A typical day for Deborah includes classes on a manicured university campus and exercise in the evening -- basketball, volleyball or aerobics. On weekends, she studies, swims or just relaxes.
But the teenager's life now is one that was unimaginable 12 months ago.
On April 14 last year, she was in a packed dormitory at the Government Girls Secondary School in Chibok, northeastern Nigeria, seeking a night's sleep before writing end-of-term exams.Boko Haram fighters stormed the school after sundown, kidnapping 276 girls.
A file screengrab taken on May 12, 2014, from a video of Nigerian Islamist extremist group Boko Haram obtained by AFP shows girls, wearing the full-length hijab and praying in an undisclosed rural location.
The mass abduction provoked global outrage and brought unprecedented attention to an insurgency that has devastated northern Nigeria since 2009.
Deborah was one of 57 girls who escaped within hours of the attack. Her life has changed but for the other 219 hostages still being held and for families desperate for news, the nightmare continues.
Despite promises from the government and military that the release or rescue of the hostages was at hand, there has been no credible information concerning their whereabouts in months.
Boko Haram leader Abubakar Shekau vowed to sell the girls as "slaves" and later said they had been "married off". Experts say both are possible and they are unlikely to still be all together.
'Blessing in disguise'
Deborah and 20 other girls from Chibok who escaped Boko Haram captivity are now studying at the American University of Nigeria (AUN) in the northeastern city of Yola.
The privately-funded AUN does not look like other Nigerian universities and certainly bears little resemblance to Chibok, which even before the Islamist uprising began was a deeply impoverished town with poor roads and limited electricity supply.
Spread across a vast stretch of land on the outskirts of Yola, the campus includes an immaculate hotel, with a restaurant overlooking a pool that serves burgers and pizza, where faculty, including visiting Western professors, share sodas with their students.
"It is a beautiful environment," Deborah told AFP via university staff in an email exchange.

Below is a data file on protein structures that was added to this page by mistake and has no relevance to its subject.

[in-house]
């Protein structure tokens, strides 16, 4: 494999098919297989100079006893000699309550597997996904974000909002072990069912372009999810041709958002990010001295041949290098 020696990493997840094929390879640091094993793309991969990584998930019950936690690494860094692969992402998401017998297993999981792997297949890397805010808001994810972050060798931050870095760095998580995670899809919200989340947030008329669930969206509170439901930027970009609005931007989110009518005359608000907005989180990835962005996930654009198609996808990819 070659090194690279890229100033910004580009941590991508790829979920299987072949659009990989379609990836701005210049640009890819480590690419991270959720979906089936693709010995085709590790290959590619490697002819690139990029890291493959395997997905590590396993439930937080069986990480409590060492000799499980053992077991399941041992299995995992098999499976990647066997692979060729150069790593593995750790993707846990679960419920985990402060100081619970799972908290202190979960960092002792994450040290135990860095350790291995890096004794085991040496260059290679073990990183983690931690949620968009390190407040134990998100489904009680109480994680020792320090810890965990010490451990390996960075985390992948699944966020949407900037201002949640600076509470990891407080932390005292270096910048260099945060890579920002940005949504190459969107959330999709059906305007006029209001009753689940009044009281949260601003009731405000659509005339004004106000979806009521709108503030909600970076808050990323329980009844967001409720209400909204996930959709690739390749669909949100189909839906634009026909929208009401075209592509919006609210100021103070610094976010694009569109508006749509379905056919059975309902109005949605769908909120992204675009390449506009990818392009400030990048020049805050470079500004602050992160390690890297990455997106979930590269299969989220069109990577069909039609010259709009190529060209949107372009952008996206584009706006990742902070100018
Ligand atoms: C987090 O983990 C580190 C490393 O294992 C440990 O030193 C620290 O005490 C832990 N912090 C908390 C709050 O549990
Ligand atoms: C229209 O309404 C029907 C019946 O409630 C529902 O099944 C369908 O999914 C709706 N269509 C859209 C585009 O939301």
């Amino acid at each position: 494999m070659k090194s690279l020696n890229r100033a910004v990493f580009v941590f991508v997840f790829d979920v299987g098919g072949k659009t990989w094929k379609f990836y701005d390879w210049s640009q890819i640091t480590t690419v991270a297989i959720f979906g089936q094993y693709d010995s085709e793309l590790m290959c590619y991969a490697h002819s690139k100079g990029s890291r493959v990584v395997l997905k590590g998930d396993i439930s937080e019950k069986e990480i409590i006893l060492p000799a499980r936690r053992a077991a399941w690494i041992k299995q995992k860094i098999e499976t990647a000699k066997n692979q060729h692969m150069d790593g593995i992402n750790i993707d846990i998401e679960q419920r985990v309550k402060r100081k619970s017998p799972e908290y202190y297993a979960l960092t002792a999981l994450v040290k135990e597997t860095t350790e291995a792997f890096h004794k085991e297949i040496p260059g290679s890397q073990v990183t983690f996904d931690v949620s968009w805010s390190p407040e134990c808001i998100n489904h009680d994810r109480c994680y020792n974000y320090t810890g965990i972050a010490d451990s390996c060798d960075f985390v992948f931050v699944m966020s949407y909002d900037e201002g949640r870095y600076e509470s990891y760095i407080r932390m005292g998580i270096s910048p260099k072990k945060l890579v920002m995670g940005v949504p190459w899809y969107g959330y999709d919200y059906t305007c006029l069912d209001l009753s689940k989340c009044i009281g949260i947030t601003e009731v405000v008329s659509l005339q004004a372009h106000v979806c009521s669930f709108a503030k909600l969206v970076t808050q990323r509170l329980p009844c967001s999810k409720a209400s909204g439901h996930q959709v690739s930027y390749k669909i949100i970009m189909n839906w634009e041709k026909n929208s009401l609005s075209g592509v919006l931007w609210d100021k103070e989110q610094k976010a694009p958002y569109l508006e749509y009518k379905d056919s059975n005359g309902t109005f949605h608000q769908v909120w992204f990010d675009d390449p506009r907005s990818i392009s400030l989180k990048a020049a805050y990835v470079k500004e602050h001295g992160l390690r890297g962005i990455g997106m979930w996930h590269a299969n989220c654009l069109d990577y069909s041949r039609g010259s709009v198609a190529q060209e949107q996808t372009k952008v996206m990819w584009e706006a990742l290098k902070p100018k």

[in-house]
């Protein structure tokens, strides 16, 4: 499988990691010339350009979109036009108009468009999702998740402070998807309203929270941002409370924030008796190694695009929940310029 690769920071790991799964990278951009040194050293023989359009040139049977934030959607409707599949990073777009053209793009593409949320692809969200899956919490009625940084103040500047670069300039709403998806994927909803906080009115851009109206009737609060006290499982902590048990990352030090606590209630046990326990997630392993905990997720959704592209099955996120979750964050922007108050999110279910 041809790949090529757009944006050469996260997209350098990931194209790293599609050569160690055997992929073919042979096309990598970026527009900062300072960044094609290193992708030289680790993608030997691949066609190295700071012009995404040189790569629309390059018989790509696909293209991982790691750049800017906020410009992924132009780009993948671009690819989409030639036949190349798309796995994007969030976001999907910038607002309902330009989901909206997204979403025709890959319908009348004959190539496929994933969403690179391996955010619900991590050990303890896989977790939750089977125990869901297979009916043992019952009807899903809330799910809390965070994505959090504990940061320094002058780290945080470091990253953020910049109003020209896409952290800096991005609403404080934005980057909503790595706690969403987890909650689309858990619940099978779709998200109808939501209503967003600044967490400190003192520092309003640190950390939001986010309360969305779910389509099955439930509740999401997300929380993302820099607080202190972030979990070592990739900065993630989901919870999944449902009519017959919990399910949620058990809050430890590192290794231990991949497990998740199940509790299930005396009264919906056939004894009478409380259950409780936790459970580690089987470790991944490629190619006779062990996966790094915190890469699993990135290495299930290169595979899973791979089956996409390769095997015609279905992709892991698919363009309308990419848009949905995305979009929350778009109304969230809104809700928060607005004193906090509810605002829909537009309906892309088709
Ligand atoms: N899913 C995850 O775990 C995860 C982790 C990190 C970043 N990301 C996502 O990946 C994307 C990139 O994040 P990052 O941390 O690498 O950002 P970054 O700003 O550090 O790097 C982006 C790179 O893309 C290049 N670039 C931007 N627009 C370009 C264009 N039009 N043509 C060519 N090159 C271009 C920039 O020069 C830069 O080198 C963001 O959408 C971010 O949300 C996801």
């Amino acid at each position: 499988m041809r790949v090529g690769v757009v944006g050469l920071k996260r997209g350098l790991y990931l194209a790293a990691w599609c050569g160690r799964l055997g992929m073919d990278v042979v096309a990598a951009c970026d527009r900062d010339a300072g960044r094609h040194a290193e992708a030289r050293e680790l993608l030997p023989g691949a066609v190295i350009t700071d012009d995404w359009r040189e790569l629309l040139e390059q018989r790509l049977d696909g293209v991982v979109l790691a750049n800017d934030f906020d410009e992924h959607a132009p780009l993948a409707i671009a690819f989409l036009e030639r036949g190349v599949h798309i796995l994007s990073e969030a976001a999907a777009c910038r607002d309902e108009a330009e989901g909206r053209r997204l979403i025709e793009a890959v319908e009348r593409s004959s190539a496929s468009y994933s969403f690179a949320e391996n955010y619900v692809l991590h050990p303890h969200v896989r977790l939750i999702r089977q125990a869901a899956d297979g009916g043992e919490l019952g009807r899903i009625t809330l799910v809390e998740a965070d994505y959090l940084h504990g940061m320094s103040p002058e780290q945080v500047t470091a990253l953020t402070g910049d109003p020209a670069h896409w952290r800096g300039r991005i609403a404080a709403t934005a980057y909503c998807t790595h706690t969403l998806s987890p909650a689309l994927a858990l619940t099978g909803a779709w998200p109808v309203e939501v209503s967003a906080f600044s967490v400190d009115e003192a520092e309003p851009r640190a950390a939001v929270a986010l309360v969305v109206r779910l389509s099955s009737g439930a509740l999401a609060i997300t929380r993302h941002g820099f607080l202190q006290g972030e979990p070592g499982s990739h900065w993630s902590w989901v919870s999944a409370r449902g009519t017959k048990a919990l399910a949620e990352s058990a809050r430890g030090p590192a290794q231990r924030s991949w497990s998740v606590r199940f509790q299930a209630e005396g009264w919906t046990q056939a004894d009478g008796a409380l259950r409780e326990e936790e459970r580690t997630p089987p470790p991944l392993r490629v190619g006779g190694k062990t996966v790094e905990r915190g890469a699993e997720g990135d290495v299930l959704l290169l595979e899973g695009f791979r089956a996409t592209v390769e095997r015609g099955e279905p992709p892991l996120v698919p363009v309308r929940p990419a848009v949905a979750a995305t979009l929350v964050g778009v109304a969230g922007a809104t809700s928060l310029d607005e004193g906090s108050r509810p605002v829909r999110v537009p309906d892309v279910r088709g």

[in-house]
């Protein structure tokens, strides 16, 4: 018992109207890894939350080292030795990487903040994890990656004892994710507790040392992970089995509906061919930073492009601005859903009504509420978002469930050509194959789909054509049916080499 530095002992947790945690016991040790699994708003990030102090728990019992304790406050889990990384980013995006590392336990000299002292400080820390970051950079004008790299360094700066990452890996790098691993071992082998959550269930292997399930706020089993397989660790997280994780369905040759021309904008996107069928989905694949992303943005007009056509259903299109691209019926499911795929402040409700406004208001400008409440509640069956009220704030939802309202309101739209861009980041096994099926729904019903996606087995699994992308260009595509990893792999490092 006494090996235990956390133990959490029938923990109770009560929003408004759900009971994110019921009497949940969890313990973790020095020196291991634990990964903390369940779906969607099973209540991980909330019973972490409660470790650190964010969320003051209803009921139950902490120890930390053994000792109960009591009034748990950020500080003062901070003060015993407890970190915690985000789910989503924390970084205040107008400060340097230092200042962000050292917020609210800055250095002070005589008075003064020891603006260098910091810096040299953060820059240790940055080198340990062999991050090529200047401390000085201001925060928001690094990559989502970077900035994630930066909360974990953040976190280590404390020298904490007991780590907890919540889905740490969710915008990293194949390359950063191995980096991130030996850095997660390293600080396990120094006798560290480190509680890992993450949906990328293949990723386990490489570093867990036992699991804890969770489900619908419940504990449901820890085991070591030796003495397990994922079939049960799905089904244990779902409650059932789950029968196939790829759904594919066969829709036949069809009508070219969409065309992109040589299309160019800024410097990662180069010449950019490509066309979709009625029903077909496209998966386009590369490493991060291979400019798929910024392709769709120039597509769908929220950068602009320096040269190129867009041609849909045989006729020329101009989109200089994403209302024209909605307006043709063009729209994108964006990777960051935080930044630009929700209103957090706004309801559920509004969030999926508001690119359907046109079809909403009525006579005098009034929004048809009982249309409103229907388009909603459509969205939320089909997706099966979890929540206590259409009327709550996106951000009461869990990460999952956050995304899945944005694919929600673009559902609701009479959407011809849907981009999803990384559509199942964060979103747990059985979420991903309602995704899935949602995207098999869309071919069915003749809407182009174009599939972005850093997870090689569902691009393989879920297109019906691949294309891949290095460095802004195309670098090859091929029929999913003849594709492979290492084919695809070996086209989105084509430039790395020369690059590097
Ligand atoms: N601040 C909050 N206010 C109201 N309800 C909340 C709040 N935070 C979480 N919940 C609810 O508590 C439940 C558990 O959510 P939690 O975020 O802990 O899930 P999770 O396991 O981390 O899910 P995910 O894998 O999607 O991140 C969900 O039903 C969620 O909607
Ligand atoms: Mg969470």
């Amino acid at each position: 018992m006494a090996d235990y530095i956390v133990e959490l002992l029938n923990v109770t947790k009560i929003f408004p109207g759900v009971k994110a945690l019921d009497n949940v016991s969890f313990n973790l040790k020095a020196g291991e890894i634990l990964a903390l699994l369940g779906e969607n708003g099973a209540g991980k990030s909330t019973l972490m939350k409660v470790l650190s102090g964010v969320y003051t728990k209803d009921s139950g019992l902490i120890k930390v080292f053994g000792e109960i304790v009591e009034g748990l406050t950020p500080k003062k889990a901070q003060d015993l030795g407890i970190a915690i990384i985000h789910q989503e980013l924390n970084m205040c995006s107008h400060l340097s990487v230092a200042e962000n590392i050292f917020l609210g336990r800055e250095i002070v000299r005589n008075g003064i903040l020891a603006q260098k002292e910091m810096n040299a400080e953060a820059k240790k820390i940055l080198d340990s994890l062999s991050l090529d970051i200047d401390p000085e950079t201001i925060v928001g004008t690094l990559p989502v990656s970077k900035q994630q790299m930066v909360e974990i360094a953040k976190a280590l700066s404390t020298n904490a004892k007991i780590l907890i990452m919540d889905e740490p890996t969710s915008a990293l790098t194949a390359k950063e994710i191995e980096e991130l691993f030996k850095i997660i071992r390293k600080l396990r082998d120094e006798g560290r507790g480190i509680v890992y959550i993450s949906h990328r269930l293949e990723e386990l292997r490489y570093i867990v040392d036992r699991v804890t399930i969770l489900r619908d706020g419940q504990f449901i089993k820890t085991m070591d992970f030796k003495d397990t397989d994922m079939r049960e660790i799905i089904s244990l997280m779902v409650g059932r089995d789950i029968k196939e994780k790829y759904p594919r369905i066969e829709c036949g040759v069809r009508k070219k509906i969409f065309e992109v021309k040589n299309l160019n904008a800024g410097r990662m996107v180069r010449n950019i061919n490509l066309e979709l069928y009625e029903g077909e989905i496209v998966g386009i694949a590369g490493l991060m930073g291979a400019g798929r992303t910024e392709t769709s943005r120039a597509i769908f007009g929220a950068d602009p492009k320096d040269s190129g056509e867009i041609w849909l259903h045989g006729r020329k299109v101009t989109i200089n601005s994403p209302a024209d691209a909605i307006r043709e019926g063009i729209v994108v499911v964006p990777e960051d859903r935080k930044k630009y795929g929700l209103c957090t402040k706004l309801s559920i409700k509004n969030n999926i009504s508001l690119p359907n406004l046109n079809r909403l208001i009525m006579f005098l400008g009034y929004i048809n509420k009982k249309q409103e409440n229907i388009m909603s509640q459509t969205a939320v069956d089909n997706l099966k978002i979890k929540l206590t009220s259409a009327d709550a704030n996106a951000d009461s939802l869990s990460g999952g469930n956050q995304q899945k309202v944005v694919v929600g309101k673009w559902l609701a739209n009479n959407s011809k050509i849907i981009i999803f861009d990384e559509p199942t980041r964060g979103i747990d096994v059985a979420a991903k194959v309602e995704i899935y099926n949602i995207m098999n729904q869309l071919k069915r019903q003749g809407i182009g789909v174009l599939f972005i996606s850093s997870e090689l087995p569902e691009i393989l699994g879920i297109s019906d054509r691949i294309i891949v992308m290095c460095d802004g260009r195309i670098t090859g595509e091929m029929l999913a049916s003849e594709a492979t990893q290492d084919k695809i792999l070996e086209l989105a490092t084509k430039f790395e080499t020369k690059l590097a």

The Chibok girls at AUN are studying a curriculum aimed at preparing them to start a four-year undergraduate programme next year.
Deborah said her dream is to work at the United Nations "to help my community in Chibok, Nigeria and the world".
Others talk of becoming doctors or lawyers. All stress the importance of education. With degrees from the well-regarded AUN those dreams may come true.
But among the 21, the prospects feel bittersweet, as international attention returns to the plight of those still being held one year on.
Thoughts of their missing classmates are never far away and in their prayers daily, they said.
"We feel sad with the advantages we have now because so many from our hometown do not have these advantages," they added.
They also acknowledged they would almost certainly not be studying at the university had they not been kidnapped.
Mary put this conflict in starker terms: "When the insurgency struck, I was devastated but little did I know it was going to be a blessing in disguise."
Horror with a purpose
The Chibok girls at AUN felt united in a common goal to ensure that some good must come from last year's tragedy.
"It has been a horrible journey yet we believe that coming to AUN is for a purpose, which is to be an instrument of positive change in our hometown," Sarah said.
"We have not been broken by the attack. We see ourselves as the people who have been chosen to make positive future changes not just in Chibok, but in our country and the world," she added.
President Goodluck Jonathan's handling of the hostage crisis was heavily criticised, especially over his administration's failure to immediately recognise the severity of the attack and to swiftly launch a major rescue effort.
Jonathan's defeat in last month's general election to challenger Muhammadu Buhari may have partly been caused by his inability to contain the Islamist violence.
Boko Haram, whose name loosely translates from the Hausa language widely spoken in northern Nigeria as "Western education is forbidden", had already been suspected of committing crimes against humanity before the Chibok mass abduction focused global outrage.
But the girls studying at AUN suggested the Islamist foot-soldiers who carried out the kidnappings ultimately deserve mercy.
Northeastern Nigeria provides few opportunities and little hope of employment for young men, making them vulnerable to radicalisation, they said.
"I forgive Boko Haram for what they have done and I pray God forgives them too," Blessing said.